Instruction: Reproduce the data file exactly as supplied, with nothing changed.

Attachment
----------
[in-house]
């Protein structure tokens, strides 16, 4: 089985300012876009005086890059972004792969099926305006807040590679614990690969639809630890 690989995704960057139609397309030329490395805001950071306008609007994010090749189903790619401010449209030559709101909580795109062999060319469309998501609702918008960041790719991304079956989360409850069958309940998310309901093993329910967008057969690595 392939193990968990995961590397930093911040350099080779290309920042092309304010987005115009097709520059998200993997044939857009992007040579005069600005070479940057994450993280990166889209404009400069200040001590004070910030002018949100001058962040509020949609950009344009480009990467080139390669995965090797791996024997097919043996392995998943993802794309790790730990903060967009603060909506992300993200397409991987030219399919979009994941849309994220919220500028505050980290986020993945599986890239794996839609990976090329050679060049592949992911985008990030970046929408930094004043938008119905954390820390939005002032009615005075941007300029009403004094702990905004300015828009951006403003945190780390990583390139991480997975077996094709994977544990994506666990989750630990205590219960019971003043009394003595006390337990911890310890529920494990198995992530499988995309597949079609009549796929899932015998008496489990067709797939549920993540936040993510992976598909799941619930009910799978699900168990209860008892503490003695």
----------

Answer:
[in-house]
């Protein structure tokens, strides 16, 4: 089985300012876009005086890059972004792969099926305006807040590679614990690969639809630890 690989995704960057139609397309030329490395805001950071306008609007994010090749189903790619401010449209030559709101909580795109062999060319469309998501609702918008960041790719991304079956989360409850069958309940998310309901093993329910967008057969690595 392939193990968990995961590397930093911040350099080779290309920042092309304010987005115009097709520059998200993997044939857009992007040579005069600005070479940057994450993280990166889209404009400069200040001590004070910030002018949100001058962040509020949609950009344009480009990467080139390669995965090797791996024997097919043996392995998943993802794309790790730990903060967009603060909506992300993200397409991987030219399919979009994941849309994220919220500028505050980290986020993945599986890239794996839609990976090329050679060049592949992911985008990030970046929408930094004043938008119905954390820390939005002032009615005075941007300029009403004094702990905004300015828009951006403003945190780390990583390139991480997975077996094709994977544990994506666990989750630990205590219960019971003043009394003595006390337990911890310890529920494990198995992530499988995309597949079609009549796929899932015998008496489990067709797939549920993540936040993510992976598909799941619930009910799978699900168990209860008892503490003695």